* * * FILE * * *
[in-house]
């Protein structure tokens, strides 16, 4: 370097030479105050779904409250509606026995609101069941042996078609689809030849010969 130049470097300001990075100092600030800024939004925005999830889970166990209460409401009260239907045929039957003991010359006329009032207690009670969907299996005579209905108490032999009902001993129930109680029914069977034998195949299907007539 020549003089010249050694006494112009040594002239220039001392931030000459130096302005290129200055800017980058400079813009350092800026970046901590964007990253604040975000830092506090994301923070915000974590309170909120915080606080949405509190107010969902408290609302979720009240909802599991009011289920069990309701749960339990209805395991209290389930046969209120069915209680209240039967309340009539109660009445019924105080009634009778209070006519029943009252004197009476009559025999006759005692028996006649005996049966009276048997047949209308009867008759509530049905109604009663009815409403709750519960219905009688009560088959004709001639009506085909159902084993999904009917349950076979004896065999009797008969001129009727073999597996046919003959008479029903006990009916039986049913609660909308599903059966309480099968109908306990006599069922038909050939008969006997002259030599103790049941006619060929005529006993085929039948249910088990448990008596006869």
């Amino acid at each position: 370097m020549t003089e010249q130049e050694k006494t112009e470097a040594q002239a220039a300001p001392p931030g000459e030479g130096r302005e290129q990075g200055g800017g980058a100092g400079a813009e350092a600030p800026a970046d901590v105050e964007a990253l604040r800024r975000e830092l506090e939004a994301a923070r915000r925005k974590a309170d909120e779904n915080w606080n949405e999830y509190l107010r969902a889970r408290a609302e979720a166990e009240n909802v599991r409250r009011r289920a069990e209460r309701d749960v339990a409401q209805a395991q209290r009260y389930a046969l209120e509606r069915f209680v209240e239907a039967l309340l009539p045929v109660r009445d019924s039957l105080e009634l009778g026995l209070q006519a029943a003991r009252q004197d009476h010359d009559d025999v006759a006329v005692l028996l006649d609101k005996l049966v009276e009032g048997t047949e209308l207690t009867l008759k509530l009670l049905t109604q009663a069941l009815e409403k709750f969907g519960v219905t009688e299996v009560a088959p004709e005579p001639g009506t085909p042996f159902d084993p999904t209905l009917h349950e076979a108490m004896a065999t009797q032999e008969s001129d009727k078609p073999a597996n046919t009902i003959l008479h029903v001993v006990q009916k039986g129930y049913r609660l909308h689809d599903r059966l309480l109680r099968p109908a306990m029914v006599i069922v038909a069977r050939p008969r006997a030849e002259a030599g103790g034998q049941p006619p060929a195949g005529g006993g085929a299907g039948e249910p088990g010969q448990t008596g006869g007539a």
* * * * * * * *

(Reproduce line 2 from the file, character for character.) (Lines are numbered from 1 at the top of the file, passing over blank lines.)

């Protein structure tokens, strides 16, 4: 370097030479105050779904409250509606026995609101069941042996078609689809030849010969 130049470097300001990075100092600030800024939004925005999830889970166990209460409401009260239907045929039957003991010359006329009032207690009670969907299996005579209905108490032999009902001993129930109680029914069977034998195949299907007539 020549003089010249050694006494112009040594002239220039001392931030000459130096302005290129200055800017980058400079813009350092800026970046901590964007990253604040975000830092506090994301923070915000974590309170909120915080606080949405509190107010969902408290609302979720009240909802599991009011289920069990309701749960339990209805395991209290389930046969209120069915209680209240039967309340009539109660009445019924105080009634009778209070006519029943009252004197009476009559025999006759005692028996006649005996049966009276048997047949209308009867008759509530049905109604009663009815409403709750519960219905009688009560088959004709001639009506085909159902084993999904009917349950076979004896065999009797008969001129009727073999597996046919003959008479029903006990009916039986049913609660909308599903059966309480099968109908306990006599069922038909050939008969006997002259030599103790049941006619060929005529006993085929039948249910088990448990008596006869």